Immigration Crackdown

An undercover sting operation targeting an illegal worker network led to the arrest of 21 Pilgrim's Pride employees at the company's Mt. Pleasant and Pittsburg facilities. Three others who didn't work for the nation's largest chicken producer were also arrested. The arrests came following an undercover operation conducted last month by the Immigration and Customs Enforcement (ice). Pilgrim's Pride has fired the individuals and cooperating fully in the investigation.

So far, there's no indication no wrongdoing occurred at the Lufkin and Nacogdoches plants. This doesn't surprise economic developers. Nacogdoches Economic Development Corporation director, Judy McDonald said,  " Rick Sanchez, as human resource person, is very aware of what it takes to make the business work and make it work well."

According to the Associated Press, an affidavit by ICE says 14 of Pilgrim's Pride's human resources employees are suspected of knowingly hiring undocumented immigrants.   Pilgrim's Pride states it continues to cooperate fully with the government's investigation, and no civil or criminal charges have been filed against the company.

All of Pilgrim's Pride U.S. Locations, participate in E-Verify which determines employment eligibility for all new hires. However the pilot program under the Department of Homeland Security doesn't detect identity theft situations. This creates concern for employers shared McDonald.  " The larger companies are becoming the victims and the reason they are is because they're allowed to ask like three questions and if they ask a question beyond that they're sued."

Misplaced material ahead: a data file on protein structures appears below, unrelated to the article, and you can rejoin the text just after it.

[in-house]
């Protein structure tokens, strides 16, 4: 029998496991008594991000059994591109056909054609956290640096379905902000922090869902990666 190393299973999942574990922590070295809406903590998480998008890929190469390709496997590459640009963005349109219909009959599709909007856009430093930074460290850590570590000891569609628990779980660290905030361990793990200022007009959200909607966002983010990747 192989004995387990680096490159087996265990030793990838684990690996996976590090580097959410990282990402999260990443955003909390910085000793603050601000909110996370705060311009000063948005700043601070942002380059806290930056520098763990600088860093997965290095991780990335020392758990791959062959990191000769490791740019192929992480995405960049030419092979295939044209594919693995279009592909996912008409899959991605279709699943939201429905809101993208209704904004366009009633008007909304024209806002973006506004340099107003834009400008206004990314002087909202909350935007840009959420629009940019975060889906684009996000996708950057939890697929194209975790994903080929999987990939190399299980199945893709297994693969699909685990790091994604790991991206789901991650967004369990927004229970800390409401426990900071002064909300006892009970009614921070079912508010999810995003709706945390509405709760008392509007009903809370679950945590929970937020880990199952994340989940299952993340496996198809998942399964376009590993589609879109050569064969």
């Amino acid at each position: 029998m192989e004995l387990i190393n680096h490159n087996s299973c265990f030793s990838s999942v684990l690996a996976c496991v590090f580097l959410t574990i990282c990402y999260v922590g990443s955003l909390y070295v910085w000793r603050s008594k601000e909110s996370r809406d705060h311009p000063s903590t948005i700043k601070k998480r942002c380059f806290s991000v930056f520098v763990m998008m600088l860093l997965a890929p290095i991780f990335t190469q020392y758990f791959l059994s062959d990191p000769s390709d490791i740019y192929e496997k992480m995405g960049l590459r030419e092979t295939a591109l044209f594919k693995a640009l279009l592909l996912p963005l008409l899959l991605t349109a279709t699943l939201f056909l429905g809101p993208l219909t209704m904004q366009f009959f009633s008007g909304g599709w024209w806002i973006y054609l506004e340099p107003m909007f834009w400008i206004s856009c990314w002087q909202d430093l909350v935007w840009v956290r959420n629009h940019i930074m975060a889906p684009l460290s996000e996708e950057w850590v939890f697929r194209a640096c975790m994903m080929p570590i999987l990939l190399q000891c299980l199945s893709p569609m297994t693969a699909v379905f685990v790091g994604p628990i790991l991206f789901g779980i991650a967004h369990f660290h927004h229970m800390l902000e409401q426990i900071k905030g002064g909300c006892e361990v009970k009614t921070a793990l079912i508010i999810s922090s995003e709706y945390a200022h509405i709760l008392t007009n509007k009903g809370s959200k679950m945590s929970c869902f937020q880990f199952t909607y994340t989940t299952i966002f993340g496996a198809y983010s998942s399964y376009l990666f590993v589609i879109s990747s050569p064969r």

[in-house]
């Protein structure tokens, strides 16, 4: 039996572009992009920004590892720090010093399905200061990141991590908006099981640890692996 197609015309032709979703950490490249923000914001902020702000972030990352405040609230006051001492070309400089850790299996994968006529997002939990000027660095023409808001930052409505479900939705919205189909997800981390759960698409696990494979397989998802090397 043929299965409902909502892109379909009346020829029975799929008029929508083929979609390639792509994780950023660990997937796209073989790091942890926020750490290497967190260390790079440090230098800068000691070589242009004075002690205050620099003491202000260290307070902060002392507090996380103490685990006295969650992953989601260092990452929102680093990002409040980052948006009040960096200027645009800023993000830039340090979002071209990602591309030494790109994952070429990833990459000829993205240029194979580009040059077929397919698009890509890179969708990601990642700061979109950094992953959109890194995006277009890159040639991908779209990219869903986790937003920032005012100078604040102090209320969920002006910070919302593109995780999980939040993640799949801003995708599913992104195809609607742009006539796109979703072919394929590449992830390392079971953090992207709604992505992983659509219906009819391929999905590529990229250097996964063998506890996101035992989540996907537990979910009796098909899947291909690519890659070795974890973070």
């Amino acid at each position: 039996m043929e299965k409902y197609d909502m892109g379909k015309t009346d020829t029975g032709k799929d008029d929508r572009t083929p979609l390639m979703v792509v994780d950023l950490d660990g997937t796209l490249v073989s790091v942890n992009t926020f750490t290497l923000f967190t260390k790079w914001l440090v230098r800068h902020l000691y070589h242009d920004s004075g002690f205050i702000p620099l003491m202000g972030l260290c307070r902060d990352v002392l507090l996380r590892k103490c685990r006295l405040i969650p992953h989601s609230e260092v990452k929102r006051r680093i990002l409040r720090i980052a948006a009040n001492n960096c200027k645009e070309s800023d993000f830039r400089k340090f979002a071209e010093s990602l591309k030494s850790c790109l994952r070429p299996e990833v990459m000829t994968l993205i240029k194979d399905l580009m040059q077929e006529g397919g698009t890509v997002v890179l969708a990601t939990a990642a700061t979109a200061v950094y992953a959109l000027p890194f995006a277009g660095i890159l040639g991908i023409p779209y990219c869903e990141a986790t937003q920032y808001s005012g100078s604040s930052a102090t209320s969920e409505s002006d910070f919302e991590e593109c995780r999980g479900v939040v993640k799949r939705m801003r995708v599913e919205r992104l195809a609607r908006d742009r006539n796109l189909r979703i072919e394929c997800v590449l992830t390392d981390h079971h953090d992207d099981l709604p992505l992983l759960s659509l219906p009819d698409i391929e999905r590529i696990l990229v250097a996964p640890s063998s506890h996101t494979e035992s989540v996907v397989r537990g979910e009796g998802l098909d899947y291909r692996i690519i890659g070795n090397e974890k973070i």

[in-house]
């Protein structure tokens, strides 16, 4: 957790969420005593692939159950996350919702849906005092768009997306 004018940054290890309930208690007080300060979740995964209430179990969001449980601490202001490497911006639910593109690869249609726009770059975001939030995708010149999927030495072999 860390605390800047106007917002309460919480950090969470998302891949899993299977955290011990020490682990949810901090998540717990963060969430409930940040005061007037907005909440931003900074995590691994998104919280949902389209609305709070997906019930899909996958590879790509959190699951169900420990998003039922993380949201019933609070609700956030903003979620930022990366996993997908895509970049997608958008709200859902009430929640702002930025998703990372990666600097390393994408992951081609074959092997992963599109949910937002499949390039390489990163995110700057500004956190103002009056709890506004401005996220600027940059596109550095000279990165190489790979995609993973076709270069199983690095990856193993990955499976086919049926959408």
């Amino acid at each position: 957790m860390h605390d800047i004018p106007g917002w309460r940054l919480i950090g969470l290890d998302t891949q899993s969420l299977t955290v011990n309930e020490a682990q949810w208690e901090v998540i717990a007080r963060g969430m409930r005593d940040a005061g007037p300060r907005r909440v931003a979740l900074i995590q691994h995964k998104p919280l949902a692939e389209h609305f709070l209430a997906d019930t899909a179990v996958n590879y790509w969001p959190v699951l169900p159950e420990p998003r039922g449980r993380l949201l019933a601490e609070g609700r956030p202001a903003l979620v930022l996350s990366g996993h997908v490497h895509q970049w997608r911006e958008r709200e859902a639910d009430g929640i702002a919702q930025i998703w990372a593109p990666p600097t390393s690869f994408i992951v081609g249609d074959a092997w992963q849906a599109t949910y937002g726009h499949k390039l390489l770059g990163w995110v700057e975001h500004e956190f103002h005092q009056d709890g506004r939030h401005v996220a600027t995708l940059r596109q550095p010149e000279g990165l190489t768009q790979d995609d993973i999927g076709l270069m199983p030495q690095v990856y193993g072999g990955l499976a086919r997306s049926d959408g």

Similar crackdowns happened ten years ago for Tyson. Then in 2006, more than 1200 workers at meat packing plants were arrested.

Employment agencies report fewer Hispanics are applying for Pilgrim Pride jobs. Likewise,  Texas Workforce Solution reports few Hispanics are applying for employment through its services, even though the agency doesn't check for documentation. That is left up to the employer.  Only those individuals looking for jobs through the agency are counted in the monthly unemployment rates. Currently the rates are low, but most likely misleading.  Undocumented workers are reluctant to come into government agencies.

McDonald said,  " I am concerned that our businesses are not going to have the workforce that it's going to take over the next ten years in order to continue to produce goods at the same rate and at the same quality that we've had if something is not done about the immigration policy."